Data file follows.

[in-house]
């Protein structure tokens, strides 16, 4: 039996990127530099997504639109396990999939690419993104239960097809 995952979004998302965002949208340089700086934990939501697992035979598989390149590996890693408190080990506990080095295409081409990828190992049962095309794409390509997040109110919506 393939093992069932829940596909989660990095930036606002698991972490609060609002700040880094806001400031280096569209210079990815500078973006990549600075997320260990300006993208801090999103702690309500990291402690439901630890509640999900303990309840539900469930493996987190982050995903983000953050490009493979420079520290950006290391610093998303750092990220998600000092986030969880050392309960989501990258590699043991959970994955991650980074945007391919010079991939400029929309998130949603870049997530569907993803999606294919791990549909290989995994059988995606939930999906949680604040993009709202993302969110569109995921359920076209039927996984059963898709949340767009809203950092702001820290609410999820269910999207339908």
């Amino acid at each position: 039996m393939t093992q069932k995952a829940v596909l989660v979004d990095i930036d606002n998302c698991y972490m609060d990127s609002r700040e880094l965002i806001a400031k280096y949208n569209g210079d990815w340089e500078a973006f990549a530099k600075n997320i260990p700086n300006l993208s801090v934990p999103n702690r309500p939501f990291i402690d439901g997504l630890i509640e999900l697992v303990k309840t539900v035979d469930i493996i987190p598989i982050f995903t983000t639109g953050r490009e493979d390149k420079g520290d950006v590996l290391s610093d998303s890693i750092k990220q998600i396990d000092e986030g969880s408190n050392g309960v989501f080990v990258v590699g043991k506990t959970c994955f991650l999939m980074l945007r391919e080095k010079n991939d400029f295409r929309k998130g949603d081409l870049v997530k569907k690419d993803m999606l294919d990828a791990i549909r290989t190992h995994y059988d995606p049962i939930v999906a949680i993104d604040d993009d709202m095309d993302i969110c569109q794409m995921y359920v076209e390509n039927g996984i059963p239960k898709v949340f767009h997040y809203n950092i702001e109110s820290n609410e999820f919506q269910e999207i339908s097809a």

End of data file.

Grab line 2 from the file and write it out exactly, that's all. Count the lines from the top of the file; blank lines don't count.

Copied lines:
């Protein structure tokens, strides 16, 4: 039996990127530099997504639109396990999939690419993104239960097809 995952979004998302965002949208340089700086934990939501697992035979598989390149590996890693408190080990506990080095295409081409990828190992049962095309794409390509997040109110919506 393939093992069932829940596909989660990095930036606002698991972490609060609002700040880094806001400031280096569209210079990815500078973006990549600075997320260990300006993208801090999103702690309500990291402690439901630890509640999900303990309840539900469930493996987190982050995903983000953050490009493979420079520290950006290391610093998303750092990220998600000092986030969880050392309960989501990258590699043991959970994955991650980074945007391919010079991939400029929309998130949603870049997530569907993803999606294919791990549909290989995994059988995606939930999906949680604040993009709202993302969110569109995921359920076209039927996984059963898709949340767009809203950092702001820290609410999820269910999207339908």